Argentina takes step toward cleaning up 'Dirty War'

The Supreme Court is due to consider reversing amnesty for ex-military men.

By , Special to The Christian Science Monitor

The former Navy officer's dashing white dress suit is long gone. But Alfredo Astiz retains enough of his youthful good looks for Argentines to instantly recognize him as he was led from a courtroom in handcuffs last Friday.

Justice finally looks to be catching up with Mr. Astiz. Twenty years after Argentina's return to democracy, Astiz remains for many the public face of Argentina's military death squads, which human rights groups say were responsible for the disappearance of up to 30,000 people during the 1976-83 military dictatorship.

For years, Astiz and other former officers accused of human rights abuses have been protected by a series of amnesty laws passed in the face of pressure from the military in the years following the return to democracy in 1983.

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But all that changed Friday when Argentina's new president, Nestor Kirchner, annulled a decree forbidding extradition of former military men to stand trial abroad for crimes committed in Argentina. Many here hope that Mr. Kirchner's move is just the first step in rolling back all the legislation that has protected the former officers, including amnesty from trials in Argentine courts.

Among the crimes Astiz is accused of is the disappearance of three of the founding members of the Mothers of the Plaza de Mayo, a group formed during military rule to pressure the Army for information about their missing loved ones.

France has wanted to extradite Astiz since 1990 when a French court sentenced him in absentia to life in prison for his role in the disappearance of two French nuns in Argentina. Sweden also wants him in connection with the 1977 killing of Swedish teenager. Since Friday's ruling, he has not responded publicly.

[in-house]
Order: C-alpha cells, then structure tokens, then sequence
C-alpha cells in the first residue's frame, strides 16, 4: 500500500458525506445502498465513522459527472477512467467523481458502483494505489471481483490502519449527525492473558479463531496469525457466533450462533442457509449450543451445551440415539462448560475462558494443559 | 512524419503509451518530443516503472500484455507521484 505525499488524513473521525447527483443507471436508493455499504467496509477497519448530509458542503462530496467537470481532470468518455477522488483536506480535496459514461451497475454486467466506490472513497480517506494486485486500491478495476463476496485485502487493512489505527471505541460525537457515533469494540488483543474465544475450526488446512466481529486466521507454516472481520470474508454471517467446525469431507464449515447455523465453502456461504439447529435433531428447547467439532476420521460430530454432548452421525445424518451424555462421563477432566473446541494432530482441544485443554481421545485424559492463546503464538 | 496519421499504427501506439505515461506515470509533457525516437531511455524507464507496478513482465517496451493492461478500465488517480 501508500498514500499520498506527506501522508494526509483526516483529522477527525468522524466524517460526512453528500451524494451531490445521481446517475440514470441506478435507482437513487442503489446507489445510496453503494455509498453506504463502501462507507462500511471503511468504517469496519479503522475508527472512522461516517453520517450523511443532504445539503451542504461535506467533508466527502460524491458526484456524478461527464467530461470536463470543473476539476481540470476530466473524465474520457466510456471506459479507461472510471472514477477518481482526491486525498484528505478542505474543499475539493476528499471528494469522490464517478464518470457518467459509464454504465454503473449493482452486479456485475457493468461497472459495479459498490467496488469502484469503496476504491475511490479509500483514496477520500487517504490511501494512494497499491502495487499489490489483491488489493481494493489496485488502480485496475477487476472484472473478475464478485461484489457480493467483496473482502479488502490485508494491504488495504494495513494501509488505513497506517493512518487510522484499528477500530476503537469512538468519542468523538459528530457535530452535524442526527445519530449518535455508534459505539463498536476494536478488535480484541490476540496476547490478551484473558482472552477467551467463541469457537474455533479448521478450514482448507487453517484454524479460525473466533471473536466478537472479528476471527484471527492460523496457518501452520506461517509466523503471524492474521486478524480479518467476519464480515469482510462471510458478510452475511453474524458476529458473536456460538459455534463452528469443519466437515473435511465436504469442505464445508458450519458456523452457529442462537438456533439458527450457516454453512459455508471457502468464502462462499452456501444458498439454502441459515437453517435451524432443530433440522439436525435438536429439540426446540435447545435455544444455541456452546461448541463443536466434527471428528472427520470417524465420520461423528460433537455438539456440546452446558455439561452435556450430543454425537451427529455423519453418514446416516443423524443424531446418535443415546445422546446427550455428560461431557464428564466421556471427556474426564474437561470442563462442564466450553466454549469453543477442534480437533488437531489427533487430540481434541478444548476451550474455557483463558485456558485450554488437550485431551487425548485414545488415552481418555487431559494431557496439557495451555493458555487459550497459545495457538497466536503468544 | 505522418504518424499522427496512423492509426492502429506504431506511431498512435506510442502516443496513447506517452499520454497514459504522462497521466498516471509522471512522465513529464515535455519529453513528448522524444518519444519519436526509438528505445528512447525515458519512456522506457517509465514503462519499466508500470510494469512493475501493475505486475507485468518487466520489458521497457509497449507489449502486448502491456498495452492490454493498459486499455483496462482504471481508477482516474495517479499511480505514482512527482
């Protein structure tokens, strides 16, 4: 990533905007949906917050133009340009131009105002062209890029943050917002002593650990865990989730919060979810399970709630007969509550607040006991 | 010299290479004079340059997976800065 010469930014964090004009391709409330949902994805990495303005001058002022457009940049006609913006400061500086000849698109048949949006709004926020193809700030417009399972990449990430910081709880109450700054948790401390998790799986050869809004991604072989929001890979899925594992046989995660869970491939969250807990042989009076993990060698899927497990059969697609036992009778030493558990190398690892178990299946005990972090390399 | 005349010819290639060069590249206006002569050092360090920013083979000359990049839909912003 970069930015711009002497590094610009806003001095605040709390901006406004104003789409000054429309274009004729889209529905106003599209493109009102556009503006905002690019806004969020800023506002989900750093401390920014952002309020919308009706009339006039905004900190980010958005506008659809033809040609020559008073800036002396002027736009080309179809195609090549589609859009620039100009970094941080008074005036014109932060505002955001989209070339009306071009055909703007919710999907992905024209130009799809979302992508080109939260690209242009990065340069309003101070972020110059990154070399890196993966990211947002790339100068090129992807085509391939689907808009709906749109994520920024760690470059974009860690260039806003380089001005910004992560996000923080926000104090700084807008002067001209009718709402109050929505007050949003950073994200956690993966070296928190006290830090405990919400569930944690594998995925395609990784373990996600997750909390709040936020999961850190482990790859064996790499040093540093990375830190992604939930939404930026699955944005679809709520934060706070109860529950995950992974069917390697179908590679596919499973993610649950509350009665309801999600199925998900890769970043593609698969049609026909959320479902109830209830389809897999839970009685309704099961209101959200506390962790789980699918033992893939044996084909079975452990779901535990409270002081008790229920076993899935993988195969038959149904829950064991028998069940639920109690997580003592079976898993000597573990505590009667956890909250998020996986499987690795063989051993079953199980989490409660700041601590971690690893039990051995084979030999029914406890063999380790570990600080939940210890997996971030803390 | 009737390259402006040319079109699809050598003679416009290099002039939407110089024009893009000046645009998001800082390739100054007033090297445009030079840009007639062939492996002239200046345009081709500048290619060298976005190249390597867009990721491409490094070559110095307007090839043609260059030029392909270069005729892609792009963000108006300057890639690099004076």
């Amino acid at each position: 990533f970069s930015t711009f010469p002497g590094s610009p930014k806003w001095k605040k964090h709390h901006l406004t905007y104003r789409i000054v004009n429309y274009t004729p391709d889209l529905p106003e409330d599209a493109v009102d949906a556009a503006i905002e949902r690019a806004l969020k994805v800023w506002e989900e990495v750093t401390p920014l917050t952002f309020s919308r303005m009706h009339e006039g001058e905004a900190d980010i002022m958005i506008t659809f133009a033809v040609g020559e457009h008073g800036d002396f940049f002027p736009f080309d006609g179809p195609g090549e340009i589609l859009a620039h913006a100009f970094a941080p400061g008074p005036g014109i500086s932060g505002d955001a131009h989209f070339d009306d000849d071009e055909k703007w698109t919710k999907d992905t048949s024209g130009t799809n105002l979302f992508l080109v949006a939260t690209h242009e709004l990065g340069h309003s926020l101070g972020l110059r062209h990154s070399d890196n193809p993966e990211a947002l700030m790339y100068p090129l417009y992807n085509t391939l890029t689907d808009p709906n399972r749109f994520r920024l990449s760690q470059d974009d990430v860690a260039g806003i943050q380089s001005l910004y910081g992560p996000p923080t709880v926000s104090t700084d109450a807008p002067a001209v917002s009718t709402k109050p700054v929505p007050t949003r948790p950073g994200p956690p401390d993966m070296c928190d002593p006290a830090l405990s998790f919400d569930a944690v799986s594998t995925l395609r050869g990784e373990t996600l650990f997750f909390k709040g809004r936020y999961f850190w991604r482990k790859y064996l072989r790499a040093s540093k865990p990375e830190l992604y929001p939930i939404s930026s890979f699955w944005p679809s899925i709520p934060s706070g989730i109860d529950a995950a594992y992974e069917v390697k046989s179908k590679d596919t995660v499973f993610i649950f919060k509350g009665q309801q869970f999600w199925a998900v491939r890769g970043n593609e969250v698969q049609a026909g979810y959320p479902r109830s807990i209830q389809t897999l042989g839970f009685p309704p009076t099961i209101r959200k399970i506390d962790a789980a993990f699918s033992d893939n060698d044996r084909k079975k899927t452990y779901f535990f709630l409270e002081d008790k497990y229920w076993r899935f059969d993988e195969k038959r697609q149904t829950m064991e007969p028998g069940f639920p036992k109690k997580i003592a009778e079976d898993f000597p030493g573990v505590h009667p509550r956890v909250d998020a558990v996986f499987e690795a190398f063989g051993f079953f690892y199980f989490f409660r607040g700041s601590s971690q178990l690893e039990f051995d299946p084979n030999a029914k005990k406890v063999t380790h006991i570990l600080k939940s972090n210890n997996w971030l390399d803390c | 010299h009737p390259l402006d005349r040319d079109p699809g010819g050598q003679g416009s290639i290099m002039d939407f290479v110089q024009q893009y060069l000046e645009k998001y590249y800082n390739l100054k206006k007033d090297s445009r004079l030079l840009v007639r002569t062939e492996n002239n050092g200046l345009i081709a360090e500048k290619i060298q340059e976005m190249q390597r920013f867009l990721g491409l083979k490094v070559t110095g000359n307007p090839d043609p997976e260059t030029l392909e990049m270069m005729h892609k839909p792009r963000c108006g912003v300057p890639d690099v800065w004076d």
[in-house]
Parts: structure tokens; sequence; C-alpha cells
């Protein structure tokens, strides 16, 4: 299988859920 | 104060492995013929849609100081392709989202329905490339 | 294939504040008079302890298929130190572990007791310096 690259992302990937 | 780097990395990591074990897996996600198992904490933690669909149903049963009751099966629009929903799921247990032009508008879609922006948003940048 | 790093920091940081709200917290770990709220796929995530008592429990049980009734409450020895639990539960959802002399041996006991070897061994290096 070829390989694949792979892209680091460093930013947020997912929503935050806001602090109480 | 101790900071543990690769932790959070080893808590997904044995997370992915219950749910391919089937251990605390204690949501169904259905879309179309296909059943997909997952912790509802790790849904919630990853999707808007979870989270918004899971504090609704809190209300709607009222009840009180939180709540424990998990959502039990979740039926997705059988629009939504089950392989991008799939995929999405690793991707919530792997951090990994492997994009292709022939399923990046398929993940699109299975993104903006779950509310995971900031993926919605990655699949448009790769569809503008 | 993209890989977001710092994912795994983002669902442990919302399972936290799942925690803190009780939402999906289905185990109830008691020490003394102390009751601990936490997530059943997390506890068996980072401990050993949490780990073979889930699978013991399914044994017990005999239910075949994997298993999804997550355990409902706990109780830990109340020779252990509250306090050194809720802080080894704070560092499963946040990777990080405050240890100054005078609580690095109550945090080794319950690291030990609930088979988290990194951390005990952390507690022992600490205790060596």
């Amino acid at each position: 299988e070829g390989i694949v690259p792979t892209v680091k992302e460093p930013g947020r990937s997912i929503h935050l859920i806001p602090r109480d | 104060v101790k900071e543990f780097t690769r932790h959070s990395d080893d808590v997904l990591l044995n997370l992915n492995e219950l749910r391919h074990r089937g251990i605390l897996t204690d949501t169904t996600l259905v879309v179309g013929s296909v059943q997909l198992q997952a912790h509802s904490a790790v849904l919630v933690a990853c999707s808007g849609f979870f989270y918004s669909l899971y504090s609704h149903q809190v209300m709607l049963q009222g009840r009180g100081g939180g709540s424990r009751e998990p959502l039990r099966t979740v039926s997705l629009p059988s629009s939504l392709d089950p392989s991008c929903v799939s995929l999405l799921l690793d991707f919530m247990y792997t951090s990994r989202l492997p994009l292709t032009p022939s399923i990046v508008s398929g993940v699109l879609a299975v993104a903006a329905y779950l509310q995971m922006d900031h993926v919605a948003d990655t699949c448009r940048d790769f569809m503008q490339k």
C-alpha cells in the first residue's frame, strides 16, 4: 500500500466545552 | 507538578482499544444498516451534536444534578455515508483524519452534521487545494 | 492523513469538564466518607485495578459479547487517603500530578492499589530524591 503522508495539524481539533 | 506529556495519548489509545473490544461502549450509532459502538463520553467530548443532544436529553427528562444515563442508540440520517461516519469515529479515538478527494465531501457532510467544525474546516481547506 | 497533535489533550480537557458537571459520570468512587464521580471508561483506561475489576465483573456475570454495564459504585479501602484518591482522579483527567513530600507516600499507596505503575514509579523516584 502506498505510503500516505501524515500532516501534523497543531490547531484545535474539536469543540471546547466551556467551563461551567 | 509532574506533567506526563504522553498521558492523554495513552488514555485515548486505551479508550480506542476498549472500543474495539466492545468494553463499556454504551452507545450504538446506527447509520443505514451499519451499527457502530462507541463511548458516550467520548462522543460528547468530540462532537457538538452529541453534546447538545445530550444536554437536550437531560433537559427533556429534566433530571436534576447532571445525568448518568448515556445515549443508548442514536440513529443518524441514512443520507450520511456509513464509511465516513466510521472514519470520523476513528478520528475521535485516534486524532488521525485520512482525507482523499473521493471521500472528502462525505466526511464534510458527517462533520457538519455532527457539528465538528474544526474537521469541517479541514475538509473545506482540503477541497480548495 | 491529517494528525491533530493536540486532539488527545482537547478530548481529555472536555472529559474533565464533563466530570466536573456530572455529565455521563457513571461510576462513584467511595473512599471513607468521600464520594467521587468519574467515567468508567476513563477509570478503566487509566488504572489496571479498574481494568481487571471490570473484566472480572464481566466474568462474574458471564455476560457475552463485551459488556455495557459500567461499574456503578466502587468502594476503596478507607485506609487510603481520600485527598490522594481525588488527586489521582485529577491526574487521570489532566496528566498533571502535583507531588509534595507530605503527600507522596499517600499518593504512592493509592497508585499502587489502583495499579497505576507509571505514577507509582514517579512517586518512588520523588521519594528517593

Since the president's move, more than 40 other former officers have been arrested along with Astiz. Spain has issued extradition warrants for men who committed crimes against Spanish nationals. Among those being held is former dictator Jorge Vidal.

Kirchner, who was detained briefly during military rule, has actively identified himself with the "disappeared generation." One of his first acts upon taking power at the end of May was to purge the military of generals whose attitude he considered ambivalent toward the Army's role in the "Dirty War."

He told The Washington Post on his trip to the US last week that he was in favor of repealing the laws protecting the military from Argentine courts, though he does not have the power to repeal them himself.

Human rights groups welcomed the lifting of the extradition ban but still say there is a long way to go. "It is progress on the road to justice, truth, and the end of impunity," says Rosa Roisinblit, one of the leaders of the Grandmothers of the Plaza de Mayo, the successor to the original mothers' organization. "But I think there is still a long and winding road ahead."

The Supreme Court is due to consider the legality of the remaining amnesty laws after lower courts in 2001 ruled them unconstitutional in the light of the military threat that surrounded their enactment. The country's Congress says it, too, will debate the laws.

But despite the enormity of the crimes involved, others are uncertain of the wisdom of proceeding against the former officers.

Sharp lines were drawn in Argentine society during the "Dirty War" period, with many people supporting the military's battle against leftist insurgents, though they say the government went too far. Some fear dredging up the past will only bring back those bitter divides.

"The attempt to revive the polarization of our country which bled us to death in the 1970s is a grave error," wrote La Nación, one of the country's leading newspapers, in an editorial following the extradition repeal.

As well as those who would leave the past alone, there are those who defend the accused. They say the military was involved in a civil war with armed leftists in which both sides committed atrocities. They want to know what Kirchner intends for former leftist guerrillas who also benefit from current amnesty laws.

The task now for Kirchner, analysts say, is to finally account for the dark deeds from Argentina's recent past without reopening old divisions in Argentine society at a time when he is trying to pull the country out of its worst economic crisis ever.

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